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Contact: Neal O'Briant
Jan. 18, 2006
(919) 715-3233

Workplace Fatalities Drop

RALEIGH—Figures released by the N.C. Department of Labor on Friday show that 80 workers in North Carolina died in workplace incidents in 2005, three fewer than the previous year.

“ We’re encouraged by the improvement we’ve seen in workplace safety in our state,” said N.C. Labor Commissioner Cherie Berry. “We’ve worked extremely hard to bring a new level of safety for the people of this state, and this reduction is a good, good sign.”

The labor department in recent years has emphasized increased safety training for workers and free consultative services in work safety for employers. One initiative has been free construction safety forums conducted throughout the state.

The number of construction deaths dropped from 37 in 2004 to 27 in 2005, but construction was still the leading industry with 34 percent of the fatalities. Manufacturing was second with 22 fatalities, followed by agriculture, forestry and fishing with 13.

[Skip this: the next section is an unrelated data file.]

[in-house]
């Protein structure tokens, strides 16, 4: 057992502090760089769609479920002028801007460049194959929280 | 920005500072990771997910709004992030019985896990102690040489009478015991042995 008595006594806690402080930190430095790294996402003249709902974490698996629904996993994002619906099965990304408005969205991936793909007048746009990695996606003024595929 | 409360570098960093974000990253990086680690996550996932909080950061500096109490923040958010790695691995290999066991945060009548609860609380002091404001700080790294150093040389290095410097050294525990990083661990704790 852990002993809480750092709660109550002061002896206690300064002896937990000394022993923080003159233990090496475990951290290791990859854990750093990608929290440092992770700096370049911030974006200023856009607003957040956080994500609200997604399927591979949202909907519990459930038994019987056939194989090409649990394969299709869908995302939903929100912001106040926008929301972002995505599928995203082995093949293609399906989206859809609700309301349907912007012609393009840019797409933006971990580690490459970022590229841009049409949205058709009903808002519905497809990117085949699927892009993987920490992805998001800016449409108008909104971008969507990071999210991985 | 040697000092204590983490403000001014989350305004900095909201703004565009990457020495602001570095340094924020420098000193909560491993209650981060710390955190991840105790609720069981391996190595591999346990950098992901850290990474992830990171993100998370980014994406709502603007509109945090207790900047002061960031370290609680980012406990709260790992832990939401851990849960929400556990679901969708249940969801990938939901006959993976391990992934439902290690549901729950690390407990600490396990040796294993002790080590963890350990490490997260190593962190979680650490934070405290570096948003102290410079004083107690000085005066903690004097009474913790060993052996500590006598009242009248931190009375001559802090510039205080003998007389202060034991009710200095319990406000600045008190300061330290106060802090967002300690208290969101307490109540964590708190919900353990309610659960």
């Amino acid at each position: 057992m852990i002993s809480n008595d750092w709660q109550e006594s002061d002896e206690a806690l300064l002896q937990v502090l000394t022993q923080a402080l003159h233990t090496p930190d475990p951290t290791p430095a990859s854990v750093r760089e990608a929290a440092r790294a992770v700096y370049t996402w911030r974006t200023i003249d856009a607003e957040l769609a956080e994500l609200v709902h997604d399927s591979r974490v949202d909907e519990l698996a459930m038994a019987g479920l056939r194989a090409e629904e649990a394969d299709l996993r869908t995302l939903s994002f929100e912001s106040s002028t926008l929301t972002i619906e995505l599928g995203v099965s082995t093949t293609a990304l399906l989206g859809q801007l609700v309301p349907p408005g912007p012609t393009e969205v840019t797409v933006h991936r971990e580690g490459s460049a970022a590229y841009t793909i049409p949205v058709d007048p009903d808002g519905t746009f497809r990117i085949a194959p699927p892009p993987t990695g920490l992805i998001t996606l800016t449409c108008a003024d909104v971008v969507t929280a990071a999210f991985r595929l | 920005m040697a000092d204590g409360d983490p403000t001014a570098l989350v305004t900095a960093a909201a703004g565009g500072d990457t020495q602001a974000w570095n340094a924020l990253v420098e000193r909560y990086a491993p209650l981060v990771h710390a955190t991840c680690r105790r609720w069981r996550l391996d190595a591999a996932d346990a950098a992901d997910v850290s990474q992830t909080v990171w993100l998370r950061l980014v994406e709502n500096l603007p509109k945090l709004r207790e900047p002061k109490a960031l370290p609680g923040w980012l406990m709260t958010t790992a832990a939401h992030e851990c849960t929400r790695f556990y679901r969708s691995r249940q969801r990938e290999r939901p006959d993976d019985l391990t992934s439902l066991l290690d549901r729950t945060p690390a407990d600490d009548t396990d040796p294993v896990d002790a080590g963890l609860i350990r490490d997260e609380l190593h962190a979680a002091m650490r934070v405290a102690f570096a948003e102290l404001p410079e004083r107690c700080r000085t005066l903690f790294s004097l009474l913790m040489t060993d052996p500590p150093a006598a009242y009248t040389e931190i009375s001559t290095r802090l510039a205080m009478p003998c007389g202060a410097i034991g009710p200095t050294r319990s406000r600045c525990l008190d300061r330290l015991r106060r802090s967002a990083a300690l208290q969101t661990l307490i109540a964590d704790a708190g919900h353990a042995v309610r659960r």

Struck-by fatalities accounted for 25 deaths. Falls were the second-leading cause of death with 20.

Of the total number of fatalities, 77 were men and three were women. There were 52 fatalities involving whites, 14 blacks and 14 Hispanics.

“ We are encouraged by the improvement but know that even one death is one too many,” said Allen McNeely, director of the Occupational Safety and Health Division. “The latest numbers show that our safety programs are catching on. We just need to do more to spread the word farther, and we will.”

Berry credited employers and employee groups for implementing safety programs that have reduced work hazards.

“ We’ve worked with employers and industry groups to develop better safety programs to protect their workers,” Berry said. “The emphasis on safety is obviously producing real results.”

There were 86 fatalities in 2003.

The labor department compiles the report based on workplace fatalities investigated by the agency’s Occupational Safety and Health Division.

 

 

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